HARTFORD, CT --- Connecticut Gov. M. Jodi Rell announced that three Connecticut universities will share a total of more than $900,000 in grants to test biofuel quality and study different production methods and feedstocks. In addition, a total of $2.2 million in grants to four biodiesel production facilities is expected to leverage at least $6 million in private investment.
"The Fuel Diversification Grant Program will help make it financially feasible for institutions to explore the use of sources such as agricultural products, algae and waste grease for energy production," Rell said. "The Production Facility Grant Program, which directly supports biodiesel production, is clear evidence of our commitment to this emerging industry sector."
The University of New Haven will receive $135,276 to identify species of algae from Long Island Sound that can be cultivated to produce biodiesel. Yale University will receive $69,752 to research algae feedstock growth optimization.
The University of Connecticut will receive two separate grants: One grant of $598,244 will be used to develop the capability for remote monitoring and to build a biodiesel testing laboratory. A $97,000 grant will be used to conduct research on catalysts for conversion of biomass into biofuel.
The Production Facility Grant Program recipients are:
-- Greenleaf Biofuels LLC ($1,281,322): Greenleaf Biofuels will be a biodiesel production plant in the New Haven Harbor area with an estimated capacity of 6.7 million gallons per year. Its primary markets will be heating oil and transportation fuel. Greenleaf Biofuels will use a diverse range of raw materials including waste and virgin vegetable oils. The grant will be used to help fund construction and equipment costs.
-- BioDiesel One Ltd ($83,566): BioDiesel One is a biodiesel production facility in Southington with an estimated production capacity of 3 million gallons per year. The biodiesel produced can be used as a fuel for the heating oil and transportation markets. BioDiesel One will have the capacity to process an array of feedstock ranging from soybean oil to waste vegetable oil. The company intends to use the grant to invest in further process automation and quality control equipment.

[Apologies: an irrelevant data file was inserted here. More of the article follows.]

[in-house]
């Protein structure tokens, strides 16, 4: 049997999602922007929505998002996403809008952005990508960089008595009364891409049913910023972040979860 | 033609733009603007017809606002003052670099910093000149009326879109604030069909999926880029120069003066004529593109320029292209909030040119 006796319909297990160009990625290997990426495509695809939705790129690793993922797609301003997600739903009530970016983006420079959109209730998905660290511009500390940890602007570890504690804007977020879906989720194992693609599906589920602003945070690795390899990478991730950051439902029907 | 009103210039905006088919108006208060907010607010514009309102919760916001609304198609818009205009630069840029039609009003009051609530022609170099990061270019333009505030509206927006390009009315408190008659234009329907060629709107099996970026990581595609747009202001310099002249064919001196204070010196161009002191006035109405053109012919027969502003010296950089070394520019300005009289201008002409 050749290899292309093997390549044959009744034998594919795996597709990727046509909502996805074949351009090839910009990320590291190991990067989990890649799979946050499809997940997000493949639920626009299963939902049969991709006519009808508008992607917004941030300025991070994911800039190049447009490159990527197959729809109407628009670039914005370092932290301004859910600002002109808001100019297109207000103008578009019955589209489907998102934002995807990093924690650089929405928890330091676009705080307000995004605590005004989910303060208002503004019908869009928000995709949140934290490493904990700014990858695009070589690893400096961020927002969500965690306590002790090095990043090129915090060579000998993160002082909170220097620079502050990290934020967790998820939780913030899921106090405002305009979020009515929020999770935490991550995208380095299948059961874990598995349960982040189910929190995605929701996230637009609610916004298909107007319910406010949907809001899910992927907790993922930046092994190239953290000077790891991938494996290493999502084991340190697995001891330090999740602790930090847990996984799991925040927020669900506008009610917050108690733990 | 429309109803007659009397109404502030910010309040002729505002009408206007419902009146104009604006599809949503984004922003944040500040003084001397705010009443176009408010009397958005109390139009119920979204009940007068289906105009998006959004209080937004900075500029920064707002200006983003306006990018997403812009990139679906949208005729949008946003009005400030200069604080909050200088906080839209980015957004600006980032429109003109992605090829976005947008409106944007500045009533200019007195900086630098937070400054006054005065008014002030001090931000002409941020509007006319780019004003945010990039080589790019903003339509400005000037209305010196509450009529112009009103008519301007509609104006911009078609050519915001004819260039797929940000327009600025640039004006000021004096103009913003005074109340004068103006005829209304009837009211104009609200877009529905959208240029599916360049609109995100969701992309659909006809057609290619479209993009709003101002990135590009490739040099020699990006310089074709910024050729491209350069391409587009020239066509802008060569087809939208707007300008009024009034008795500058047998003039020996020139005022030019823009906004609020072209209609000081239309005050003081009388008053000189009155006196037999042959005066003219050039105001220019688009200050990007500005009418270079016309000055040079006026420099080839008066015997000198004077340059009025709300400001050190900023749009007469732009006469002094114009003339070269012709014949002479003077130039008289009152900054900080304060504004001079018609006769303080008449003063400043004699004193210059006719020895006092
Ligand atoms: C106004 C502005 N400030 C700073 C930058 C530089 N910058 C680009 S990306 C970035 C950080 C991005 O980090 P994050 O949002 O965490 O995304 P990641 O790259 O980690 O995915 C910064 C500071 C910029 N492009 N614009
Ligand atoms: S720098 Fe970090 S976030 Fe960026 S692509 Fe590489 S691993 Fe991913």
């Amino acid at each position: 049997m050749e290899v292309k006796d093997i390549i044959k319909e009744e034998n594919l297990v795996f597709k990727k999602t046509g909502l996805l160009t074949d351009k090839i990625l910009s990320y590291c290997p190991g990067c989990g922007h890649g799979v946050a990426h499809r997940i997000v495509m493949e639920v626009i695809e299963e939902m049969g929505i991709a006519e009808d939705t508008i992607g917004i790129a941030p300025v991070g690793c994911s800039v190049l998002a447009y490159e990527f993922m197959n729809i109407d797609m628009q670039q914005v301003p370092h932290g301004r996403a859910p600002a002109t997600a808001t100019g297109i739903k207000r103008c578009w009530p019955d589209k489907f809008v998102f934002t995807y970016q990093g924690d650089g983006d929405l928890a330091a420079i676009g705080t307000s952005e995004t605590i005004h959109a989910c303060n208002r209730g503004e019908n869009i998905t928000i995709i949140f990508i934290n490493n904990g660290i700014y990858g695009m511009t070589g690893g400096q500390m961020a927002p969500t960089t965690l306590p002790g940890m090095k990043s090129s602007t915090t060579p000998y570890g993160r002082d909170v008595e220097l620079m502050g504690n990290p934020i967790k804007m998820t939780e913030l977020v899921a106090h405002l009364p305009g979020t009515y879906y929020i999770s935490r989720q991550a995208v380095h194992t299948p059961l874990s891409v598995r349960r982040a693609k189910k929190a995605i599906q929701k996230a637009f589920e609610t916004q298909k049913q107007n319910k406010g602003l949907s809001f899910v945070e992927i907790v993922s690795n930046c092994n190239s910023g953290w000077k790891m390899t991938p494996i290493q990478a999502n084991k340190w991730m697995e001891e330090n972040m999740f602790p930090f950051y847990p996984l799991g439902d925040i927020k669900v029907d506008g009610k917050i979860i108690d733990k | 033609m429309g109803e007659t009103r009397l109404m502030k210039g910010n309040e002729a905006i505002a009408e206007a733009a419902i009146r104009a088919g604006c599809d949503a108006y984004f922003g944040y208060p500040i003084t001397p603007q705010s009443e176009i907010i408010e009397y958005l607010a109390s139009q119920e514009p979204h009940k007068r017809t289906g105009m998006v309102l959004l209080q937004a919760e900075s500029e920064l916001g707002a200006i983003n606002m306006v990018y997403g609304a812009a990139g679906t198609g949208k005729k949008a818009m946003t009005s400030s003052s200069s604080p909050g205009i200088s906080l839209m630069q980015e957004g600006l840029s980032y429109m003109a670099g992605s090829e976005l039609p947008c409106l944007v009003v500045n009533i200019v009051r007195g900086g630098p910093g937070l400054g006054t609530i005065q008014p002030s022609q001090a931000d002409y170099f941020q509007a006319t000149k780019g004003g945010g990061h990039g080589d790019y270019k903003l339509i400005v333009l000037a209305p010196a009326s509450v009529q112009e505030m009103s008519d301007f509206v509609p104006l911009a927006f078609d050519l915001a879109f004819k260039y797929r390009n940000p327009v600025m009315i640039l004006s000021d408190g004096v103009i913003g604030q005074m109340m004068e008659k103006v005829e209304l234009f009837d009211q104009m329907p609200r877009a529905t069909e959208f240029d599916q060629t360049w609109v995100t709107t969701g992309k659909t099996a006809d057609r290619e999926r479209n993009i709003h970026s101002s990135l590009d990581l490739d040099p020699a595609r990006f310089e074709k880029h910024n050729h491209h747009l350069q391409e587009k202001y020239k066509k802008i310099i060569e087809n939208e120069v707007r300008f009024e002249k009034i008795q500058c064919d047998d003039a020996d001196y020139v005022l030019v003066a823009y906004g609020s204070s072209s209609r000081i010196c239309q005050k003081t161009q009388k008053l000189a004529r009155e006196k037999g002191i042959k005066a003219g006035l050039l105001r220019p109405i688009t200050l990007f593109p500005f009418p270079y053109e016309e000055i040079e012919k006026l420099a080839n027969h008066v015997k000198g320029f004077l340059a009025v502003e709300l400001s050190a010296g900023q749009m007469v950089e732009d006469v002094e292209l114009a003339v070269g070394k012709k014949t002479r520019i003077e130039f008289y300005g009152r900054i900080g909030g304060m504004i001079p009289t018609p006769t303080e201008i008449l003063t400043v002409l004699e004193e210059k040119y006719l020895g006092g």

-- CT Biodiesel LLC ($350,000): CT Biodiesel LLC will be a 50-million- to 52-million-gallons-per-year biodiesel production facility in the New Haven Harbor area. The biodiesel produced can be used as heating oil, transportation fuel or electric generation fuel. CT Biodiesel will have the capacity to process an array of feedstock ranging from soybean oil to waste vegetable oil. The company intends to use the grant to fund the construction and equipment costs.
-- DBS Energy Inc. ($503,844): DBS Energy will be a biodiesel-to-electricity production facility in East Hartford. The facility will process waste and virgin vegetable oils into biodiesel for use in diesel generators for peak electricity demand. The facility will use technology developed at the University of Connecticut to process 250,000 gallons of biodiesel per year. Electricity generated at the facility falls in the category of Class I renewable energy. DBS intends to use the grant to fund construction and equipment costs.
"This is just one example of how economic development organizations are combining efforts to foster growth in the state's energy industries," said Joan McDonald, commissioner of the Department of Economic and Community Development (DECD). "DECD, along with the Connecticut Center for Advanced Technology (CCAT), is aggressively moving the state's energy policy forward today to meet the challenges of tomorrow."
Grants to the universities were awarded through the Fuel Diversification Grant Program, administered by CCAT and funded by DECD. The program supports research for the production of biofuels and biofuels quality testing. Connecticut colleges and universities and agricultural research institutions are eligible for the grants.
The aid to producers come from the Production Facility Grant Program, which offers grants to qualified biodiesel production facilities for purchasing equipment or constructing, modifying or retrofitting biodiesel production facilities. Grants are for 25 percent of the equipment or construction costs, up to a maximum of $3 million. The Production Facility Grant Program is also administered by CCAT and funded by DECD.
Originally posted on Green Fleet Magazine